5.03.2015

Letting the Mud Settle

In ancient Greece, they had two words for time, Kairos and Kronos. Kronos was the rational word for the chronological time as we know it. Viewed as masculine, it kept a steady track of clocks, dates, and calendars. Kairos, however, a more feminine view of time, was used to describe the "quality" of time. Whenever we are doing something we love and are completely absorbed in it, we are out of the ordinary time, and in the Kairos time.

All time is certainly not born equal. I have been noticing my own inclinations towards different forms of time. In some ways, have been feeling so busy, to the point of feeling overwhelmed that I wish I could hit the pause button on everything. Meanwhile, in other ways, things that I really love seem to find their way into my day: making time for a friend, a relaxed cup of tea with the hubby, reading a few pages of a book I love.

Photo: Ian Barber
This got me thinking more about time as a concept in our culture, especially the pace at which we’re going now. All the things that were suppose to free our time, like email, (yes, that’s what we were told when "electronic"-mail first came out), social media and smartphones have slowly taken over our lives by commanding our attention, constantly. We are probably the last generation that knows how life was like pre-internet, pre-caller-id, pre-online tv. I know deep down that many of us are moving at a pace that feels unnatural and is probably faster than any of our ancestors. However, we may not be aware of the true impact that this will have on our well-being for a long time to come.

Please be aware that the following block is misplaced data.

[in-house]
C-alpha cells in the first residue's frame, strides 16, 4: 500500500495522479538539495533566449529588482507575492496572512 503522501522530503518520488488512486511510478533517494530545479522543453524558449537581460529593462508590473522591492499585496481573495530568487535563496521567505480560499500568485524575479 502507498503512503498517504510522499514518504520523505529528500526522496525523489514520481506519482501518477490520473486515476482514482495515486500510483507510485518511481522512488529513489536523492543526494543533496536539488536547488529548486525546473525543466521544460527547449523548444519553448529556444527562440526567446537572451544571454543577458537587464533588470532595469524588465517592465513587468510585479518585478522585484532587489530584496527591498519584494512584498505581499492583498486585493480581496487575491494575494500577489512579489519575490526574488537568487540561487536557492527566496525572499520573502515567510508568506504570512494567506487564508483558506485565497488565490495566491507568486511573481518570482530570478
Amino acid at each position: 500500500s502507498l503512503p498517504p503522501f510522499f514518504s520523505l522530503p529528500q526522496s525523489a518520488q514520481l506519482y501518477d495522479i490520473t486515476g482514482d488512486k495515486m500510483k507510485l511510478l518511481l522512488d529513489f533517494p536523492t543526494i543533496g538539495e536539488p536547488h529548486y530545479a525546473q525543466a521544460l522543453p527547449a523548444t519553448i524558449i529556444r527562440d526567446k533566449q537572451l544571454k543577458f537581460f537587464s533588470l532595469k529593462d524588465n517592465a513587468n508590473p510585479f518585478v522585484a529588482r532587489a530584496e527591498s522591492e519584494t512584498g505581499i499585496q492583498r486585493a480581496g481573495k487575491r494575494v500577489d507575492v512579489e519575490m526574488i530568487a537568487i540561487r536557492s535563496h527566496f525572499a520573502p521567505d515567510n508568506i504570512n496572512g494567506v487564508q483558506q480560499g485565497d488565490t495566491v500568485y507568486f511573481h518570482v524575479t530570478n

Recently, I had a couple of days in Bali to do nothing. And I recall sitting at the beach early one morning, watching the surfers and the waves -- and feeling like I’m missing something. There’s something my mind felt needed my attention. Something other than what I was already enjoying. In some sense, I had “fully arrived” and could actually take the day off, but my mind, however, had its own patterns to uphold. It was much easier to have constant activity than -- to actually do nothing.

The Italians have a beautiful phrase, that I don’t think Americans have an equivalent for, “Dolce far Niente,” the sweetness of doing nothing. Not just Italy but all over Europe and Asia, you can see people sitting outside of Cafes, on the streets, parks, just looking out and being with themselves. This is something that seems to be a part of every culture in the past. Imagine the hunters waiting for their prey, the farmers working their farms at the pace of the seasons, the fisherman waiting for the fish. The "sweetness of doing nothing" was automatically built into their days because they didn’t take out their smartphones every time they had to wait for thirty seconds. They allowed their mind to wander for a bit, and perhaps that allowed it to drift and eventually bring forth to the surface something -- something that was significant to the being.

Perhaps these are the moments when the mud of our mind starts to settle, and a deeper stillness takes over. This space between one activity and the next is where the truths can be more easily revealed, and this is where life makes sense of itself. The graceful silence between the notes makes each note that much more powerful. And maybe, just maybe this opens up the door to what the Greeks were talking about, and we suddenly find ourselves completely absorbed in the sacred Kairos time.

2 comments:

  1. Dear Guri, thank you for writing here again :) Your reflections cool the hot ashes and offer noble companionship on the path!

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  2. Dear Zilong, thank you! And just a gentle reminder that I'm waiting on your writing that you mentioned last week. :-)

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